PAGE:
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Former Federal Regulator and Citi Employee Weighs In

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Former Federal Regulator and Citi Employee Weighs In

As a former Federal regulator, a former Citibank employee and shareholder, and someone who has been involved in the financial services industry for some 40 years, I fully concur with your concerns and support your positions against the awarding of an honorary degree from Sonoma State to Sanford Weill and his wife.

What is even more concerning is the de facto placement of Mr. Weill as a shining example for your graduating students to emulate at the Sonoma State graduation ceremonies. Your President, Mr. Armanina, has obviously been dazzled by the size of Mr. Weill’s checkbook and this honorary degree is his form of payback.

Professor Bliss’ concerns were well described in today’s Press Democrat. Professor Phillips later wrote an excellent piece to be published in the PD. He did not, however, go far enough recounting some of Mr. Weill’s past transactions. For starters, Time Magazine was indeed correct in naming him as one of the 25 people most responsible for the recent financial debacle.

To cite some brief examples from the available media: the merger of Citicorp and Mr. Weill’s Travelers Insurance could not have happened while the Glass-Steagall Act of 1933 was in place. Mr. Weill convinced Robert Rubin, then Secretary of the Treasury to join with Lawrence Summers and Alan Greenspan to get Congress and the Clinton Administration repeal the act. The repealing of the act, many observers claim for a variety of reasons, was one of the major causes of the financial crisis, or as the media has come to call it, “The Great Recession.” In return, Mr. Rubin was hired by Mr. Weill’s Citicorp as a Vice Chairman and “Senior Advisor” for $10 million per year for 10 years.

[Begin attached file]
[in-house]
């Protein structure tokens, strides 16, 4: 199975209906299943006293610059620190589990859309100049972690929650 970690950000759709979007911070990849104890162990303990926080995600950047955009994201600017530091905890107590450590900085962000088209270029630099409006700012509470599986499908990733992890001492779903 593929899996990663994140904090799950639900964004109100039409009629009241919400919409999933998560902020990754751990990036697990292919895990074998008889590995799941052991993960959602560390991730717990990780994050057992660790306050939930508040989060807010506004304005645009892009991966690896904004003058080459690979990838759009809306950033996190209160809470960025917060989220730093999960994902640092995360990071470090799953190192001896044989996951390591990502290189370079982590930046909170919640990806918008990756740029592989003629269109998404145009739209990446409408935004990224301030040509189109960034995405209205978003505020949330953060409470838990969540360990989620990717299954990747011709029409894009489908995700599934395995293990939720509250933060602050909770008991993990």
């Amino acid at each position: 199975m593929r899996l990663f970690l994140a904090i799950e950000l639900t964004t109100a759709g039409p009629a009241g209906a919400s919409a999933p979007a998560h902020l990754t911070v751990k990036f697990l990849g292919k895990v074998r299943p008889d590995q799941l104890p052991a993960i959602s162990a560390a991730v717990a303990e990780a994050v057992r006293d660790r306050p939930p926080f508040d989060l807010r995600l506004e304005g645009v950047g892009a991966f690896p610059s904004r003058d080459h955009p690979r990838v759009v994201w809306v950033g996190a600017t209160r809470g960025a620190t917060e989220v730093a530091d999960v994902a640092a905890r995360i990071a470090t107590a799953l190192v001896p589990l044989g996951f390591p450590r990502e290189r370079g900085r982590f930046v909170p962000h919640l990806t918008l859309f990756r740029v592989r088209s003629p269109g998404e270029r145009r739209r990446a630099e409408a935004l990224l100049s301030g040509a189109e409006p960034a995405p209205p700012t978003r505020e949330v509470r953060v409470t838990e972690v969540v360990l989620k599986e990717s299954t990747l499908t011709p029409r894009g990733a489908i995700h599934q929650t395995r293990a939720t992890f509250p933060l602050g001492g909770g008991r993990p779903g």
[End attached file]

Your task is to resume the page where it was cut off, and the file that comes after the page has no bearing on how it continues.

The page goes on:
Then there was the case of a Citibank analyst, Jack Grubman, who allegedly upgraded a 1999 equity rating on AT&T in exchange for the vote of Michael Armstrong, then AT&T’s chairman and a Citicorp Director, to depose John Reed. Mr. Reed, at the time, was co-head of Citicorp and Mr. Weill was not accustomed to sharing any of the spotlight. Mr. Grubman, coincidentally, was trying to get his twins into an exclusive school in New York, to which they were later admitted. To complete the circle, the school got a $1 million donation from Citicorp, Mr. Reed was gone, and Mr. Weill was now the singular head of Citicorp.

Lastly, turning to the Green Music Center, you may be interested to note that there is no longer any connection between the Music Center and the initial donors, the Green family. There is no representation on the advisory board or any of the other committees. Instead, Mr. Weill or his wife is running the show. So much for local involvement. Good practices and a sense of gratitude and decency would seem to dictate that the Green family, who worked so hard to make the Center a reality and a civic gem, should have at least a token representation on its future direction.

A friend has said that someone like Mr. Weill does not get to where he is without leaving many footprints. This is something to keep in mind when it comes time to award his honorary degree.


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